Have an honest conversation with your hospital’s key stakeholders. These stakeholders include your board, your management, physician leaders, and other key players. Armed with a fact-based analysis of your competitive situation, you can weigh the pros and cons of the possible independence scenarios and whether remaining independent is even in the best interests of your hospital’s community. This open, candid approach not only engenders good decision making, but also promotes buy-in among key stakeholders.
Don’t overly focus on size. The size of your hospital is not always a reliable proxy for your ability to sustain independence. In fact, there are examples across the country of smaller hospitals out-performing larger health system competitors in their core markets. Size alone will not improve performance, unless it drives tangible improvements in cash position, operating efficiency, market position, physician relations, and leadership.
Revisit the key questions regularly. Accurately assessing your hospital’s competitive situation and viability to stay independent is not just a one-time undertaking. The “micro” and “macro” factors affecting your hospital are constantly shifting, requiring a continuous recalibration of your fact-based assumptions and strategic planning. Because of the high velocity of change in today’s healthcare industry, decisions that may have only recently seemed crystal clear can suddenly require a totally different calculus.
Guided by these principles, hospital executives can conduct a meaningful, assessment of their institutions’ competitive posture and make well-informed decisions regarding their future options. In the year ahead and beyond, independent hospitals will continue to face considerable headwinds in this historically challenging economic and regulatory healthcare environment. Against this backdrop, hospital leaders will need to grapple with difficult choices about how to stay competitive and how to remain independent, if independence is indeed their best course. By using objective, fact-based data and inviting key stakeholders to participate in the discussion, independent hospitals can make the right decisions for their futures.
Connie Cibrone is senior director, Client Service, Objective Health, Waltham, Mass.
James Stanford is director, Client Service, Objective Health, Waltham, Mass.
Publication Date: Wednesday, October 09, 2013
A leader from McKesson discusses how healthcare reform is forcing hospitals and health systems to take a different approach to capacity management and patient flow.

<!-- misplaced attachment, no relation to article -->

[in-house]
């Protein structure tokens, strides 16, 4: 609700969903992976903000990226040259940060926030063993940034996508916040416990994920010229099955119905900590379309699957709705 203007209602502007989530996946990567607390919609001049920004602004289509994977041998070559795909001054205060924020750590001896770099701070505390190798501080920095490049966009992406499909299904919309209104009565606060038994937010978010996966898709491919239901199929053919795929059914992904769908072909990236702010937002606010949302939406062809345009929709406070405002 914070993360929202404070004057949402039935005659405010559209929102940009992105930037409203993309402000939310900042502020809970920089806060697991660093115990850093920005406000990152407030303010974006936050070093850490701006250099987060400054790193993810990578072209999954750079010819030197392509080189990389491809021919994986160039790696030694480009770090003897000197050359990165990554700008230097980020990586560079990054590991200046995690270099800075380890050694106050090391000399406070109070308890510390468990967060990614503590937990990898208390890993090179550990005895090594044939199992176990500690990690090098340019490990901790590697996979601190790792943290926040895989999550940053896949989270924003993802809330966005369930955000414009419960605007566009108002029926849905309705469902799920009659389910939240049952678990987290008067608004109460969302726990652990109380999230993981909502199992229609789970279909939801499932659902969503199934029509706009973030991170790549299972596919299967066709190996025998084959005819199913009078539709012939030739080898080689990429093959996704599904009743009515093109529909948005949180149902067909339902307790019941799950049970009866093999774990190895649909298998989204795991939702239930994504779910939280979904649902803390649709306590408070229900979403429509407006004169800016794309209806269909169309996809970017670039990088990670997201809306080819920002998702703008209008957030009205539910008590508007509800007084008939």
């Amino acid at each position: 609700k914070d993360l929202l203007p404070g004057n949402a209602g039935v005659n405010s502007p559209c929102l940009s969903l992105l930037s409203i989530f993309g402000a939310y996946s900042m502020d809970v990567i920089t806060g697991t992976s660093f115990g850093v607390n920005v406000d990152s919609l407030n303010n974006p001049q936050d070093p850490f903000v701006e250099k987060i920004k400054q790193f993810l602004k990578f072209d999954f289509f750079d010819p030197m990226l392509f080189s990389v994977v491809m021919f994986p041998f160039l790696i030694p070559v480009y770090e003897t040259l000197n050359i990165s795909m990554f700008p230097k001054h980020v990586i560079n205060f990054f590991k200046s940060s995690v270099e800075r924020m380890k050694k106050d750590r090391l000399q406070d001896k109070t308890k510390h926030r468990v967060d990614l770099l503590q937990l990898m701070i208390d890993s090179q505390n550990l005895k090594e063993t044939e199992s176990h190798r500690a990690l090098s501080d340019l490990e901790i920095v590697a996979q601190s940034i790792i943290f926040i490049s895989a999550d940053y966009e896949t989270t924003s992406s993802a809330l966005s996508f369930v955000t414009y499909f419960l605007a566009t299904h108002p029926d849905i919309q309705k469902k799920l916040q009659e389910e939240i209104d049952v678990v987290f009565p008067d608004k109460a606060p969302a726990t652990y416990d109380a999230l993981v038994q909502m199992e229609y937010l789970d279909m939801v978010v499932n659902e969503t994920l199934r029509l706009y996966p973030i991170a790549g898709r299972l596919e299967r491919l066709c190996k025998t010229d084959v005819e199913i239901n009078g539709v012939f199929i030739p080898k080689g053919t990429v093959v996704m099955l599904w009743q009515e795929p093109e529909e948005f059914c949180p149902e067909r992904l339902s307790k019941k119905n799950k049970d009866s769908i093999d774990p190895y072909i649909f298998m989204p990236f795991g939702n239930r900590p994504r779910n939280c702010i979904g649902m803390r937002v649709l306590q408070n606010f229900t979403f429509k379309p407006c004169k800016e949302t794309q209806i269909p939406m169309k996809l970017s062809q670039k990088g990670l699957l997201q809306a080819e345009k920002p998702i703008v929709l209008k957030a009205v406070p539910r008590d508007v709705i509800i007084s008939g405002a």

Patient financial engagement is more challenging than ever – and more critical. With patient responsibility as a percentage of revenue on the rise, providers have seen their billing-related costs and accounts receivable levels increase. If increasing collection yield and reducing costs are a priority for your organization, the metrics outlined in this presentation will provide the framework you need to understand what’s working and what’s not, in order to guide your overall patient financial engagement initiatives and optimize results.
Emad Rizk, MD, president and CEO of Accretive Health, discusses the uncertainty facing hospitals and the transitions affecting revenue cycle management.
No two patients are the same. Each has a very personal healthcare experience, and each has distinct financial needs and preferences that have an impact on how, when and if they chose to pay their healthcare bill. It’s no longer effective to apply static billing techniques to solve the complex challenge of collecting balances from patients. The need to tailor financial conversations and payment options to individual needs and preferences is critical. This presentation provides 10 recommendations that will not only help you improve payment performance through a more tailored approach, but take control of rising collection costs.
Jim Bohnsack, vice president, solution & corporate development for Conifer Health Solutions, explains how the company helps healthcare providers leverage data to deliver better outcomes while optimizing reimbursement for all payment arrangements.
This white paper, written by Apex Vice President of Solutions and Services, Carrie Romandine, discusses the importance of patient segmentation and messaging specifically related to the patient revenue cycle. Applying strategic messaging that is tailored to each patient type will not only better educate consumers on payment options specific to their billing needs, but it will maximize the amount collected before sending to collections. Further, targeted messaging should be applied across all points of patient interaction (i.e. point of service, customer service, patient statements) and analyzed regularly for maximized results.
Steve Scibetta, senior director of channel sales for Ontario Systems' healthcare product line, shares insights into effectively managing receivables.
This white paper, written by Apex President Patrick Maurer, discusses methods to increase patient adoption of online payments. Providers are now seeking ways to incrementally collect more payments due from patients as well as speeding up the rate of collections. This white paper shows why patient-centric approaches to online payment portals are important complements to traditional provider-centric approaches.